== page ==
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The University of Southampton
Ocean and Earth Science, National Oceanography Centre Southampton

Honorary degree for Dorset fossil enthusiast

Published: 1 August 2017
Steve Etches
Steve Etches

Amateur geologist Steve Etches has received an honorary doctorate at the University of Southampton in recognition of his passion for collecting fossils in Dorset.

For over 35 years, while working as a plumber, he spent his spare time classifying 150 million year old fossils he had discovered in Kimmeridge clay. His collection of more than 2,000 specimens has long been available for students and researchers to use in their studies and it has now become the Museum of Jurassic Marine Life.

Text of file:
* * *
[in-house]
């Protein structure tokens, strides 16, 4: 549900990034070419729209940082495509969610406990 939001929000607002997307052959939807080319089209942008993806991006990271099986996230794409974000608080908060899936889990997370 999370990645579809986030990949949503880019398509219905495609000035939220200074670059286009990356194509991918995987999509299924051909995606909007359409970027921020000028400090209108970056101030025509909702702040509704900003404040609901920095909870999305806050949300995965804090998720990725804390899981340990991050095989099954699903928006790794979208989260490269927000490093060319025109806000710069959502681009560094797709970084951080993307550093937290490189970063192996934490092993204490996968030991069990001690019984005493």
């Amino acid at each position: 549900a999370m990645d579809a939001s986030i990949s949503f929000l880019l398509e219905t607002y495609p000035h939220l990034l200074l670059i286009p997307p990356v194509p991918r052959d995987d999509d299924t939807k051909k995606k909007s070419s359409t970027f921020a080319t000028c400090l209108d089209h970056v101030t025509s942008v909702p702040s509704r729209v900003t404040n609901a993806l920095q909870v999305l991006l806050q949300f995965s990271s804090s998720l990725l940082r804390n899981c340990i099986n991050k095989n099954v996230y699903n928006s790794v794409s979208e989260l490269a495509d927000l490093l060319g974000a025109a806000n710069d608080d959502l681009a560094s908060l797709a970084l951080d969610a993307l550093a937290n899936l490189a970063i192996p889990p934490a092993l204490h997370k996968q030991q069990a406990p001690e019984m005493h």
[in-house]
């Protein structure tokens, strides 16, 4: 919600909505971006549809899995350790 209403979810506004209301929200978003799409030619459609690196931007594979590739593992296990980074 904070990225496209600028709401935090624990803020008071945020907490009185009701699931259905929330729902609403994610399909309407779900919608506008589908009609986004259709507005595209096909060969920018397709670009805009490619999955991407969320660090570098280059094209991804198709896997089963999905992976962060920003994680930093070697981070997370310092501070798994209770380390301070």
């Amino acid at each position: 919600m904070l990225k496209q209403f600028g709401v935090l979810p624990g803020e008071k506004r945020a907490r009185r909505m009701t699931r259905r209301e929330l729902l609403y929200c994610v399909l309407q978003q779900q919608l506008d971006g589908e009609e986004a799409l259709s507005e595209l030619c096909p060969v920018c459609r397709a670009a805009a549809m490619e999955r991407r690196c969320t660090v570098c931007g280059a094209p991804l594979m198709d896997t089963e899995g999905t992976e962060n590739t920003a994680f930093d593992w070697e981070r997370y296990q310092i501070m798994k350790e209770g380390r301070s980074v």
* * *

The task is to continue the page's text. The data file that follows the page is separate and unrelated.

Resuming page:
“I felt a bit of a fraud receiving an honorary degree because I come from a non-academic background, but colleagues assured me that my 35 years of fieldwork counted as it has significantly increased our knowledge of Kimmeridge fossils,” says Steve.

Now a World Heritage site, Dorset’s 95 mile Jurassic coast was once a tropical sea and home to many fascinating creatures including flying reptiles and the first feathered birds. On land, giant plant eating sauropods grazed on tropical ferns and early conifers.

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